Because of standard OEM factory manufacturing tolerances, the aluminum flywheel to crankshaft fit may vary from slip to interference. If an interference is present, check to see that when the flywheel bolts are torqued, the flywheel is pulled tight against the mating crankshaft surface. Remove the flywheel and inspect for evidence of proper fit. Excessive flywheel run-out is the evidence of improper fit. Interference at the crankshaft 'boss' can be corrected by removing excessive material with a 3 cornered scraper or by heating the flywheel on an electric 'hot plate.' Never leave the hot plate unattended. Aluminum expands at twice the rate of steel so that in order to retain a tight fit when the engine and flywheel gets hot, the aluminum flywheel has to go on tighter at ambient temperatures for a proper tight fit at running temperatures. Test the flywheel and clutch that you plan to use for rotational clearance inside of the bell housing and to the engine for clearance before final assembly. Normal manufacturing tolerances with the factory bell housings, oil pan, sensors, engine blocks, and or any other area that could cause clearance problems must be checked. The flywheel application has been derived using the best possible sources. The end user must verify fitment before installation.
For vehicles equipped with sensors triggered off of the flywheel, measure the clearance between the flywheel and trigger before removal of the original flywheel. This clearance must be matched after installation of your new flywheel. This may require shimming for clearance or moving the senor in. Failure to do so will result in a vehicle that runs poorly or not at all. Apply a small amount of Loctite to the OD of your pilot bearing when installing it in your new flywheel. The fit is not as tight as your OEM steel flywheel as the aluminum flywheel and steel bearing heat differently. The flywheel must be designed this way to work properly. Clutch threaded bolt holes are USS (coarse thread) or standard Metric as this is stronger for aluminum. If your flywheel uses dowels for the clutch, the dowels should be pressed in with a vise. You must apply a small amount permanent Loctite on each dowel before installation. Follow the OEM specifications for the flywheel to crank bolts and torque the clutch mounting bolts to OEM Specifications. Wipe the friction surface with brake cleaner to remove protective film.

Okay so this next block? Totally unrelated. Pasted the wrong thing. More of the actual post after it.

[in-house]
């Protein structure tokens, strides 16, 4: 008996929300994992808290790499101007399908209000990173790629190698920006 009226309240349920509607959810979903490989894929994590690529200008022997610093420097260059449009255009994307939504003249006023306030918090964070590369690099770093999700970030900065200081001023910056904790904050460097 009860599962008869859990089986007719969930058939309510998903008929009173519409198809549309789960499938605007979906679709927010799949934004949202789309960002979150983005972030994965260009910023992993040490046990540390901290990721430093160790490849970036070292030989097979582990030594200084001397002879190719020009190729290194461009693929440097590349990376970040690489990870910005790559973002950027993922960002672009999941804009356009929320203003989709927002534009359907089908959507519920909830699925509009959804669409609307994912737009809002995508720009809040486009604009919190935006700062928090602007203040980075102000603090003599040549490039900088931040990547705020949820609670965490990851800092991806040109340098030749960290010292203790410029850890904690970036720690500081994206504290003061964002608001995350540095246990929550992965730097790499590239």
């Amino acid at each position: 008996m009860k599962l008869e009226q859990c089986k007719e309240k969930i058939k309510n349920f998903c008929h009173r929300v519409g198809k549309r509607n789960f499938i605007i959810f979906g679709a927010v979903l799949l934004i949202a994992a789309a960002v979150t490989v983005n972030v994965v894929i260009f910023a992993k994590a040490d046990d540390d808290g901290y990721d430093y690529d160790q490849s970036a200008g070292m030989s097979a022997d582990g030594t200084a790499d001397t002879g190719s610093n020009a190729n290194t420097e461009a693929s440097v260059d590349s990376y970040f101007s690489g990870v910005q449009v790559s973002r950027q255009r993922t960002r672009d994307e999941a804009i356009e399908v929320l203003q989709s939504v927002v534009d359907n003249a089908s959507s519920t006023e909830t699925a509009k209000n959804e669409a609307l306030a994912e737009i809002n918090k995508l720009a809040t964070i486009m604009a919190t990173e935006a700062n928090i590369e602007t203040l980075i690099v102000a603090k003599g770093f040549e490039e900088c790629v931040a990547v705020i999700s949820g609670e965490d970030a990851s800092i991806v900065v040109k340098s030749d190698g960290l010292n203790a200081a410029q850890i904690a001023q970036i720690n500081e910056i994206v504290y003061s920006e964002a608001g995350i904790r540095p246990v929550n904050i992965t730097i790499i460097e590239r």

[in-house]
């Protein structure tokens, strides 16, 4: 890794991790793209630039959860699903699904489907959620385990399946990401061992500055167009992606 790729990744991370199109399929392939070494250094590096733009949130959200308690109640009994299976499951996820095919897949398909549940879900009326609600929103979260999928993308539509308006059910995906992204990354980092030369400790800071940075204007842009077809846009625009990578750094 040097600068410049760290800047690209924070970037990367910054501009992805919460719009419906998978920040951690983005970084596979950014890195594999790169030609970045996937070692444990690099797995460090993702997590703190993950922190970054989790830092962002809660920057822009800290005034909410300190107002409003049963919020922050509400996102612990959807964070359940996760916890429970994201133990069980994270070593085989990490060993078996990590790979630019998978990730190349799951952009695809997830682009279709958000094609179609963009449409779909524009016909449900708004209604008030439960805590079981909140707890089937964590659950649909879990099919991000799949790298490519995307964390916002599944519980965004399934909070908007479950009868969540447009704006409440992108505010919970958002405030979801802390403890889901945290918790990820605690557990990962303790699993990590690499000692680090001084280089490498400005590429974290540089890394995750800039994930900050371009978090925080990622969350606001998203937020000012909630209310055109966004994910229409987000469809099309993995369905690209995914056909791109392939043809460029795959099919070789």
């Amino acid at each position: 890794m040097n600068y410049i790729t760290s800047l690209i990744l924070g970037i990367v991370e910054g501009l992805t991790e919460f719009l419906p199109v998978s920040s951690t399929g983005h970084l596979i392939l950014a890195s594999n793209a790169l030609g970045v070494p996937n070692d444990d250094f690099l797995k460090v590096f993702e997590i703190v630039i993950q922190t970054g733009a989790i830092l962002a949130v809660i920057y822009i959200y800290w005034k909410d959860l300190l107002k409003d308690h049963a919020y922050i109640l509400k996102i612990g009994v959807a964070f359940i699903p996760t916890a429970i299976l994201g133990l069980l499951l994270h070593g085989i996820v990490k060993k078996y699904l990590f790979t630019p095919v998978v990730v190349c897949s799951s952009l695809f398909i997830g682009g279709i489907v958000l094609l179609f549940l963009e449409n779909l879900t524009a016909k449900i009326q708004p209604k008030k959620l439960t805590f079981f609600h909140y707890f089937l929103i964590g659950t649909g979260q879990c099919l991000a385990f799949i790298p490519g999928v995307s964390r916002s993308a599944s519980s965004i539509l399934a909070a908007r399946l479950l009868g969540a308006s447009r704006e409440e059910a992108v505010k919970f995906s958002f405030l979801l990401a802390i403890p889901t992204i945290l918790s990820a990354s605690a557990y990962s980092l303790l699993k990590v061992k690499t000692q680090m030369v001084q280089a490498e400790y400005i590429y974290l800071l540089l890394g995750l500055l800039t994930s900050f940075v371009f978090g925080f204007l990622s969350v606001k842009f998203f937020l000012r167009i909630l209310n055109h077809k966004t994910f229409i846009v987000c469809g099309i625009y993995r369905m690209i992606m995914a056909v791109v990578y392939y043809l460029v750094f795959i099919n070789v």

Since this is a CNC machined aluminum flywheel, it is very close to the correct balance, but you should always check the balance with your clutch pressure plate and your particular engine - especially if it is an external balance configuration.
Do not use Loctite on the crank register because it prevents the flywheel from properly seating against the crank. Dual Mass replacement flywheels may cause added gearbox noise. This is a normal effect that is well worth the added performance. The noise comes from the idler gears and does not pose a premature wear problem.
Inspect flywheel whenever possible for fatigue cracks. Some of the most critical areas to inspect are:
Extreme heat can adversely affect the dowels and ring gear. For performance use vehicles special dowels are available. Extreme heat can, as with any flywheel, affect the ring gear causing the ring gear to grow and not return to it’s static diameter. Precautions must be taken in performance use vehicles for this situation. The use of a scatter shield for the clutch and flywheel area is a must in all performance use vehicles. High Performance parts and Service excluded from warranty. Due to the unusual stress placed on racing parts, and because of the circumstances under which they are often used, racing parts are sold without warranty, as is, and all warranties, express or implied, of merchantability, or of fitness for a particular purpose, or otherwise are expressly disclaimed and denied. See reverse side for specific number instructions and policies.